Author Topic: Another bearing change  (Read 262 times)

Offline wedge

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Re: Another bearing change
« Reply #4 on: August 20, 2021, 09:48:09 AM »
Update, but without pictures. 

After some carefull work with the file and 320 grit on both the axle and the sprocket, it slid on easily.  Same for the new, outer bearing.   I managed to locate the spring clip for the master link which had launched itself into the hull somewhere, and proceeded to put it all back together.   First time, I forgot about the mastic on the outer bearing housing. 

Second time, I forgot to put the spacer washers between the axle splines and the inner bearing.

Third time, I put the outer sprocket on the wrong way around


So, 4th time, it's all good, everything in its place and teh axle turns freely, so not bent.  The new chain adjusters keep the chain a little tighter than I'd like, even backed all teh way off.  If I put the roller on the other way around, it's too  loose, so there's no good compromise.  I'll go for too tight, as too loose lets the chain drag on the bottom of the hull. 

One more new chain adjuster to do, and it's going back together.  Not a terribly hard job, but then it's the easy rear axle, so...

That is why I run the Ratchet adjusters . They work great and stay in place!
« Last Edit: August 20, 2021, 09:49:53 AM by wedge »
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Offline a65l

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Re: Another bearing change
« Reply #3 on: August 19, 2021, 02:43:09 PM »
Update, but without pictures. 

After some carefull work with the file and 320 grit on both the axle and the sprocket, it slid on easily.  Same for the new, outer bearing.   I managed to locate the spring clip for the master link which had launched itself into the hull somewhere, and proceeded to put it all back together.   First time, I forgot about the mastic on the outer bearing housing. 

Second time, I forgot to put the spacer washers between the axle splines and the inner bearing.

Third time, I put the outer sprocket on the wrong way around. 

So, 4th time, it's all good, everything in its place and teh axle turns freely, so not bent.  The new chain adjusters keep the chain a little tighter than I'd like, even backed all teh way off.  If I put the roller on the other way around, it's too  loose, so there's no good compromise.  I'll go for too tight, as too loose lets the chain drag on the bottom of the hull. 

One more new chain adjuster to do, and it's going back together.  Not a terribly hard job, but then it's the easy rear axle, so...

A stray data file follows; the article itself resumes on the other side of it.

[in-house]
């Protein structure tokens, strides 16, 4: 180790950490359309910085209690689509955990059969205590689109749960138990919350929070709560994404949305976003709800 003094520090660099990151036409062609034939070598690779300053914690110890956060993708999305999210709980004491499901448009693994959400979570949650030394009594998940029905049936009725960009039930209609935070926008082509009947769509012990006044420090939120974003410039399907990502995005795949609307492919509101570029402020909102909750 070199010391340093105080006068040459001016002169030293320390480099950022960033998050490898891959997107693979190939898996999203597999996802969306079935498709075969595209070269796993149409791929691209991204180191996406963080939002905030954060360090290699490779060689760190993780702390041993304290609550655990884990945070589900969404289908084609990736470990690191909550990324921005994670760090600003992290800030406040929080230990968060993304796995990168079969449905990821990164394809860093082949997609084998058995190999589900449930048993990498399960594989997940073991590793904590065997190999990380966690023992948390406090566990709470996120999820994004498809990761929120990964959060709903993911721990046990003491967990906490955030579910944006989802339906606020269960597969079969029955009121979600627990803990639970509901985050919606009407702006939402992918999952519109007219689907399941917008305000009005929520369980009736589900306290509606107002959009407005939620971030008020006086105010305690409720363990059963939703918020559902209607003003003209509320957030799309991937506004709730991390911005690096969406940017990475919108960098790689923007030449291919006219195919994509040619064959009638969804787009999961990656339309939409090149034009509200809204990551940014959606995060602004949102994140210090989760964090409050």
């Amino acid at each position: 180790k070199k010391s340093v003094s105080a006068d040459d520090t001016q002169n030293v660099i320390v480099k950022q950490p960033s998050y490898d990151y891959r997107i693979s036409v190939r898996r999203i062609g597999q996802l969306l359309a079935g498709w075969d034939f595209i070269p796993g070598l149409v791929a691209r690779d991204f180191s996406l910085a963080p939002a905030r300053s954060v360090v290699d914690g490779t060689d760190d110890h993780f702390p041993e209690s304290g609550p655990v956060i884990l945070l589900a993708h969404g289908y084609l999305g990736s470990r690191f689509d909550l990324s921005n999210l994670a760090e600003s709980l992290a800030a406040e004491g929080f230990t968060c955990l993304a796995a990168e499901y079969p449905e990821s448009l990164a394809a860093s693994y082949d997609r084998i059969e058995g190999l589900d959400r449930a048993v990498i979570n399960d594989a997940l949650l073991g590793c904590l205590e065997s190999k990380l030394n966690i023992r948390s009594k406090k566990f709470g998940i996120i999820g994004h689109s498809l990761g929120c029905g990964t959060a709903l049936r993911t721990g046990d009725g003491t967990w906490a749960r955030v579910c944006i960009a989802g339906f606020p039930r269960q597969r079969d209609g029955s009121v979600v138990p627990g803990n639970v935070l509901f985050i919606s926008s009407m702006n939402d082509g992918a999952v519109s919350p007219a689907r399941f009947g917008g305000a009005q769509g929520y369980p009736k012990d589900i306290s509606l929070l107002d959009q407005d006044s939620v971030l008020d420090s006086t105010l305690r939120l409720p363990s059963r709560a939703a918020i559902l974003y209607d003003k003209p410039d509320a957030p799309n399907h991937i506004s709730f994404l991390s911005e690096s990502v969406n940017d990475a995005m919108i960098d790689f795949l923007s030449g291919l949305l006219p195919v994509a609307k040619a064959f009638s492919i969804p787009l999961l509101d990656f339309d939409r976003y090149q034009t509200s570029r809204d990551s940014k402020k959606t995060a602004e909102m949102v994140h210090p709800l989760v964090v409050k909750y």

Offline ascaw

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Re: Another bearing change
« Reply #2 on: August 18, 2021, 10:52:40 AM »
Sounds like you are doing the right things.  Clean everything and repair/file/sand all burrs/high spots and corrosion.  Double check to make sure there is only one set screw per set screw hole.  I have seen double set screws, one backing the other up like a jam nut.  Also check to make sure the axle is not bent.  Once you have everything cleaned and ready to put back together, if it is still too tight then you may have to freeze the axle (over night if possible) and heat the sprocket and bearings.  Hopefully that will give you enough clearance to reassemble a little easier.  Maybe Wedge will have some more tips and info that can help you out.
« Last Edit: August 18, 2021, 05:37:33 PM by ascaw »

Offline a65l

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Another bearing change
« Reply #1 on: August 18, 2021, 10:09:52 AM »
Max II.  Machine has splined axles, but they are retained with set screws and not circlips.  I don't even see any grooves for circlips, but then I haven't gotten the axle fully cleaned and inspected. 

So, changing the outer bearing, as it leaks and has play.  The setscrews came out readily enough, from all the locations, and the outer bearing ecentric released easily and moved.  The master link also came off the chain fairly easily.   Thus endeth the easy part of this job, so far. 

The sprocket was locked in position.  No corrosion that I see, but the shaft is coated with years of chain lube and dust, which I cleaned off (I thought) fairly well.  But the sprocket wouldn't move.  Not an inch.  I had to take a drift and fairly stout hammer to it, and wound up tapping it all the way off the shaft.  All. The. Way.  The outer bearing required the press to remove as well, not as tight, but it was easier with the HF 20 tonner than it would have been to tap it, and I'm looking for reasons to use that thing. 

Now, on the re-assembly side, I note that the sprocket will not slide easily on the axle.  I still need to do some more cleaning and some minor nick removal, but I would expect that it slides easily over the machined portion of the shaft, and it dosen't.  The sprocket dosen't appear to be out of round, but who knows.  It's equally tight all around, which makes me doubt that it's eccentric, but again, who knows.  What I forsee doing to re-assemble:

Work the nicks/etc on the shaft, and then polish it untill it's smooth to the touch.  I also need to work the sprocket bore a little bit, I didn't have a brass drift long enough so I used a steel rod, and it nicked the edges of the hole a bit.  If the sprocket dosen't slide on easily, I'll work the inside of the splines with a file until it does.  Hopefully I don't have to work the tops of the splines as well. 

That's about it..  any feedback would be greatly appreciated.  I've owned the machine for more than a year, and this is the first major maintenance I've had to do.  It's a rear axle, of course, so getting to the bolt on the end is a bitch, but I worked on aircraft for 20 years so I'm used to it.